• Higher loads with lead will further reduce available Wh (Peukert’s Law) when compared to Li-ion.
  • Capacity is also reduced for both types by temperatures below their 25°C temperature rating (see their respective datasheets)

Make what you will of the above and whilst you are pondering the pros and cons don’t forget to take these additional factors into account for the comparison above.

  • Shipping: If you are replacing your lead from 2 to 4 times as often as Li-on and the fact that the lead weighs around 3 to 4 times as much (depends on Li-ion chemistry used) – then do consider the extra shipping costs.
  • Voltage stability: The voltage profile is far flatter for Li-ion compared to lead.
  • Voltage sag: Subject to the load, voltage sag with lead is significant compared to Li-ion.
  • Li-ion has much faster charge times and if charging from a generator it saves on generator runtime.

Other factors to consider

Is the above enough to convince you of why Lithium might be a better alternative than AGM or indeed Gel? Personally I’m sold on Lithium, but if you are not here’s a few things further to consider:

  1. A lead-acid battery will fail prematurely due to sulfation if it operates in deficit mode for long periods of time (i.e. if the battery is rarely, or never at all, fully charged). It will also fail early if left partially charged or worse, fully discharged.
  2. By comparison a Lithium-Ion battery does not need to be fully charged. This is a major advantage of Li-ion compared to lead-acid which needs to be fully charged often to prevent sulfation.

  1. Efficiency. In several applications (especially off-grid solar), energy efficiency can be of crucial importance. The round-trip energy efficiency (discharge from 100% to 0% and back to 100% charged) of the average lead-acid battery is 80%.
  2. The round-trip energy efficiency of a Li-ion battery is 92%.

  1. The charge process of lead-acid batteries becomes particularly inefficient when the 80% state of charge has been reached, resulting in efficiencies of 50% or even less in solar systems where several days of reserve energy are required (battery operating in 70% to 100% charged state).
  2. In contrast, a Li-ion battery will still achieve 90% efficiency even under shallow discharge conditions.

Make the switch?

Are you ready to make the switch from Lead to LiFe? If you’ve considered all the above I suspect you might be. And if you need more useable Ah why not run the sums on say a 100Ah Lithium SuperPack vs 220Ah AGM using the process I have above. Or indeed a 200Ah Li-ion SuperPack vs your choice of lead.Lithium SuperPack batteries – an all in one solution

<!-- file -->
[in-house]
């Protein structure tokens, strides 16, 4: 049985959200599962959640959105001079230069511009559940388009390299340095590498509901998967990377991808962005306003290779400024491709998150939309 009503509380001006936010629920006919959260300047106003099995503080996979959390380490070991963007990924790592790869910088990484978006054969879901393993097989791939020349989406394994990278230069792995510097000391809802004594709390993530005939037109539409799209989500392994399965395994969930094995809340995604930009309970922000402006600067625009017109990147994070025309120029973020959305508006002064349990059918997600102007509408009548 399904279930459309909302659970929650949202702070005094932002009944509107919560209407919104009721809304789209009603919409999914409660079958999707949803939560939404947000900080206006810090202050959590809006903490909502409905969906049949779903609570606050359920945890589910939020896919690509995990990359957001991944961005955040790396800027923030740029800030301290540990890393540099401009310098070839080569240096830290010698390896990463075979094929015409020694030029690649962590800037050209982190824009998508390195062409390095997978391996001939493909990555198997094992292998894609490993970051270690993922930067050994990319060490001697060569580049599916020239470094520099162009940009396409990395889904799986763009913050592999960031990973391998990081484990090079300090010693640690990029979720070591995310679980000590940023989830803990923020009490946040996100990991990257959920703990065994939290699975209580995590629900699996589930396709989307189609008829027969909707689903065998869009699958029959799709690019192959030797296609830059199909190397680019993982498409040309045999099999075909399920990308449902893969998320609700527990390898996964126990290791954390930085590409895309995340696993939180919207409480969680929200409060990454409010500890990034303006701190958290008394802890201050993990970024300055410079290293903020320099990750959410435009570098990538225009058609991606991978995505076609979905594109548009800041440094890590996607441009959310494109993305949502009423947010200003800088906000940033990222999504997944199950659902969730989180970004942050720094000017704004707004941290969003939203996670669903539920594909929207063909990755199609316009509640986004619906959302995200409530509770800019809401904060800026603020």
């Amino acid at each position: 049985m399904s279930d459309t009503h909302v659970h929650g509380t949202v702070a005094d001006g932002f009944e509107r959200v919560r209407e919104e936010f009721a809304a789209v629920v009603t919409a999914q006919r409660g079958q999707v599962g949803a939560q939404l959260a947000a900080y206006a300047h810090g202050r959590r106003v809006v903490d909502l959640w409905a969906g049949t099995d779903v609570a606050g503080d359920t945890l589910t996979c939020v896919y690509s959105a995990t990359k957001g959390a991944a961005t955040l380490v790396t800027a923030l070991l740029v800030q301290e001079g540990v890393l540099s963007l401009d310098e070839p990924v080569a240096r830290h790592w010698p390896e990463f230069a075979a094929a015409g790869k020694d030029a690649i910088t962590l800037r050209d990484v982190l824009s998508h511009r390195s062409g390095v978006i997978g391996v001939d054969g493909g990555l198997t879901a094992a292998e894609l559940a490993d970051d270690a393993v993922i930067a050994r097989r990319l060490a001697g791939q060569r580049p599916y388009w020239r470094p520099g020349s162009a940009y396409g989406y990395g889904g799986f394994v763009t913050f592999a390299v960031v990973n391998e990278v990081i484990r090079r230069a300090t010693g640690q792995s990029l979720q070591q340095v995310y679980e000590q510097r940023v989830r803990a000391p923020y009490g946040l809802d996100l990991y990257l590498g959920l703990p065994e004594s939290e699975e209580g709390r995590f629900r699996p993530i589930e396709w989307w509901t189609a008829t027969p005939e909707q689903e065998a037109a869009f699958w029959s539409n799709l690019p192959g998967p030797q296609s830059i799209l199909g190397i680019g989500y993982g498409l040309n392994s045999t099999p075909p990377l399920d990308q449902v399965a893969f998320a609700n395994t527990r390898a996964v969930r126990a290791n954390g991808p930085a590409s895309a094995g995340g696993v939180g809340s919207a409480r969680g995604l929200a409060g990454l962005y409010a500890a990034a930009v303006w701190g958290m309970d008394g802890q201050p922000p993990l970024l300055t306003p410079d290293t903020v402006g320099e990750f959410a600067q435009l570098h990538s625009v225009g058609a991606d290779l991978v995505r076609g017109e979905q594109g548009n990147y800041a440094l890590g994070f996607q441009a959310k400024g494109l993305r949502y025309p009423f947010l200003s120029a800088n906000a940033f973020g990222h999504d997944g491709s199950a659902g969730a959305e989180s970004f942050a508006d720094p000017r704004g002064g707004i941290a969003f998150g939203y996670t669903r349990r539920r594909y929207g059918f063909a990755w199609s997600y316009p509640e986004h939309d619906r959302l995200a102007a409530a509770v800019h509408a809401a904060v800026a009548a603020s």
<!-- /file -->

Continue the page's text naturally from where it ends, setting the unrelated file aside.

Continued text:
Don’t forget too that Lithium has little or no Peukert effect when compared to Lead types. This is especially important when considering loads with lead-acid higher than 0.05C (Battery Ah divided by 20 or Ah multiplied by 0.05). In other words for a 100Ah AGM with a Peukert of say 1.15 or more and discharging at 0.25C (25 Amps in this case – which is 5 times the 20 hour rate) there will be significant reduction in capacity – as there will be at colder temperatures too. Li-ion has a Peukert of around 1.05 when compared to lead of around 1.15 to 1.25.

So – if you were discharging that 100Ah lead at 5 Amps (the 20 hour discharge rate at a temperature of 25 degrees centigrade) then the full capacity of 100Ah is still availaable and it’s not shrunk due to Peukert. But now if it were 0.25C, it’ll be around 80% of that original 100Ah capacity – or less, subject to load type and duration.Lithium SuperPack batteries – an all in one solution

The bottom line is you no longer have the Ah you purchased, whereas with Lithium there is little to no effect, helped by a lower Peukert and good voltage stability. That is especially important with constant inverter loads – a place where lithium shines. If you want to learn more about Peukert and run a spreadsheet to see such effects, then I have found this link most helpful.

Finally and one I’m always grateful of is vastly reduced charge times, no more waiting for hours of lead absorption charging to get from 80% to 100% SOC. Conversely Li-ion flies up to around 98% SOC in bulk with those last few percent in absorption to fully balance the cells – and unlike lead you don’t always have to fully charge to 100% as often. Note that your 12V charging system needs to accommodate 14.2V – 14.4V ‘absorption’ and ‘13.5V’ float. If charging from an alternator also note the maximum continuous charge currents for the 12.8V range, by checking the datasheet.

Downsides

Not wanting to sound too evangelical, we also need to consider the few downsides of Li-ion.

  • Higher upfront cost and to some extent higher capital risk.
  • Charging is restricted to the +5°C to +45° range, subject to an internal means of blocking the charge source when the temperature is below +5°C. Note this is currently automatically possible with Victron MPPTs when used in conjunction with the Smart Battery Sense for instance. Other products are being worked on to achieve this too and documentation to that effect will be updated in due course.